After breakfast we decided to go and explore St Helier, a ten minute walk from the hotel. Fortunately the taxi driver had given us general directions to find the town centre and we were soon browsing the shops, doing some reconnaissance for Abby before finding a cafe on the promenade for a mid-morning coffee. I texted my sister to let her know we’d arrived and said we’d meet her at lunchtime, then did some more wandering before grabbing a drink at one of the pubs near the high street. Whilst we sat outside, we watched someone being interviewed outside the council offices nearby (and watched it again on the local news channel later that evening).

We met up with Lesley for some lunch before heading back to the hotel for a rest, thenย  ventured out for an Italian meal at La Cantina, which we had spotted served gluten-free pasta. I naively telephoned to book a table before we set off but needn’t have bothered as it was very quiet, being a mid-week evening. The meal was excellent. We took a slow stroll back to the hotel for an early night.


Gorey Harbour

tiffin in tiffin

It would have been rude to drink the tea before the champagne

The next morning we picked up Lesley’s car and went exploring the island, including visiting Gorey and the Jersey Pearl showroom before stopping at St Brelade’s Bay for some lunch. I dropped Tina off at the hotel (she’d not slept well during the night) and I took Lesley’s car back and picked up some wine for the later in the day (we were spending the evening at her house, with Jason, Iona, Isla and a takeaway). We met Lesley after work, picked up the girls from school and then drove back to Lesley’s house in St Peter’s. The island is so small, it only takes 30 minutes to get to most places from St Helier. Lesley’s girls were pleased to see us and I was soon helping make a car out of a cardboard box (isn’t that what uncle’s are supposed to do?). After enjoying a lovely curry, some cider and wine we eventually headed back to the hotel, via a taxi and both slept much better after an exhausting day.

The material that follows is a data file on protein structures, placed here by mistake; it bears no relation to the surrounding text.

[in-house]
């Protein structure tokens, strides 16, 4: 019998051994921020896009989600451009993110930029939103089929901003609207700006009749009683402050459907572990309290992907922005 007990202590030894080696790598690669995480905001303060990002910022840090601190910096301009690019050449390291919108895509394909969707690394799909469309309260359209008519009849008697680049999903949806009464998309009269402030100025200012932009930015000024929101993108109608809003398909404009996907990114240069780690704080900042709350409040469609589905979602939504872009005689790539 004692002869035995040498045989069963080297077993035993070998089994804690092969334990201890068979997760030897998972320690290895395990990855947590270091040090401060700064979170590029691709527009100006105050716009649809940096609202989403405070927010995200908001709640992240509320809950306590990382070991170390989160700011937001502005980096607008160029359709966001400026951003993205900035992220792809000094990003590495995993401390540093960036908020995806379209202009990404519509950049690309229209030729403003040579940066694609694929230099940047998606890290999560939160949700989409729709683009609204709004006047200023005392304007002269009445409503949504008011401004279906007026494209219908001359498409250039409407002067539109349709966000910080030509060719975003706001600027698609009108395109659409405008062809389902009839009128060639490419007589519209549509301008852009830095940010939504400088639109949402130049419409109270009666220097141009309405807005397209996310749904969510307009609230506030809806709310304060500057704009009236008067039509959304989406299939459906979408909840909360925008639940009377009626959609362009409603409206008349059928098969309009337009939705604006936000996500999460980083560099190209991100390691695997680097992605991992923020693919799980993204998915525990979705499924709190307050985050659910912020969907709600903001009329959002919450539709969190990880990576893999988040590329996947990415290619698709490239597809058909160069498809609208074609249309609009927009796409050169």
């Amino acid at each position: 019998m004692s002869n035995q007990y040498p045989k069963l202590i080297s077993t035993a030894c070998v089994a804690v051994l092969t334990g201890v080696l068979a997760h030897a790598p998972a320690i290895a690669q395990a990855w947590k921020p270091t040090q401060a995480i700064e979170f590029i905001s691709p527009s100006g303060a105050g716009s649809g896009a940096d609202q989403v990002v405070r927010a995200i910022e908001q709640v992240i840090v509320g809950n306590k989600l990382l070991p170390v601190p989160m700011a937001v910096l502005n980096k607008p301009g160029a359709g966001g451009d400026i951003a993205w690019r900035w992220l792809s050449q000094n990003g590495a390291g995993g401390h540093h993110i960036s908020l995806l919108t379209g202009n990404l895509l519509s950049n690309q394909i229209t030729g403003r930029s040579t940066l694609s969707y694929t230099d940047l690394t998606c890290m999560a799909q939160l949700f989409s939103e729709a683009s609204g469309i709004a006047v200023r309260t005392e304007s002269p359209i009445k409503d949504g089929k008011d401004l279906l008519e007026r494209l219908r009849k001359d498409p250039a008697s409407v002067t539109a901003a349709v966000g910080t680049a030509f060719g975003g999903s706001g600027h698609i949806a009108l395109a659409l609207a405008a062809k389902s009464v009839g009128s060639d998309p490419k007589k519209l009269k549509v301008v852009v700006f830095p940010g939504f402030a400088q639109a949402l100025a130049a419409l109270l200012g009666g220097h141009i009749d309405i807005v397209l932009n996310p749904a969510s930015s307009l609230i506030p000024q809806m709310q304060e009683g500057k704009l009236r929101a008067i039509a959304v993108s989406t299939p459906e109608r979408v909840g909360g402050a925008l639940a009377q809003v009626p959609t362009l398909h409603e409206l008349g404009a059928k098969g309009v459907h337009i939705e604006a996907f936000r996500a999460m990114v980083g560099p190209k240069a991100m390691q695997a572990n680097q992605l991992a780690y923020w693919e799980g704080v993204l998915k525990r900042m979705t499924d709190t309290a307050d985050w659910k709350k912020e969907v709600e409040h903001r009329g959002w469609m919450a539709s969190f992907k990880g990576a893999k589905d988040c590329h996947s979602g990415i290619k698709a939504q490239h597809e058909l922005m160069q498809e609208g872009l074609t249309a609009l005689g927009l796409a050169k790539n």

We managed to get a good walk in the next morning before the rain set in for the day so returned back to the hotel before getting a lift by Lesley to Tiffin for afternoon tea (and a glass of champagne). When we went to pay we had a nice surprise as Lesley had rung them whilst we were there and paid for the meal. Thanks sis!

We visited Pizza Express in St Helier for our evening meal before retiring back to our hotel, fully stuffed from all the food we’d eaten throughout the day.

tinas ring

Last minute purchase for a special lady

Check out at the hotel was at 10am so following breakfast we packed up our cases and left them at reception before wandering into town for the final time. Again the rain started to fall so we dodged the showers by visiting any of the shops to try to keep dry. We had about an hour left to kill so started to look in the windows of the jewellery shops, of which Jersey is quite famous for.

During our stay Tina had mentioned about getting an eternity ring and spotted one she like in a shop window, so in we went. Thirty minutes later she was leaving the same shop wearing her new, diamond encrusted white gold ring, with my wallet significantly lighter!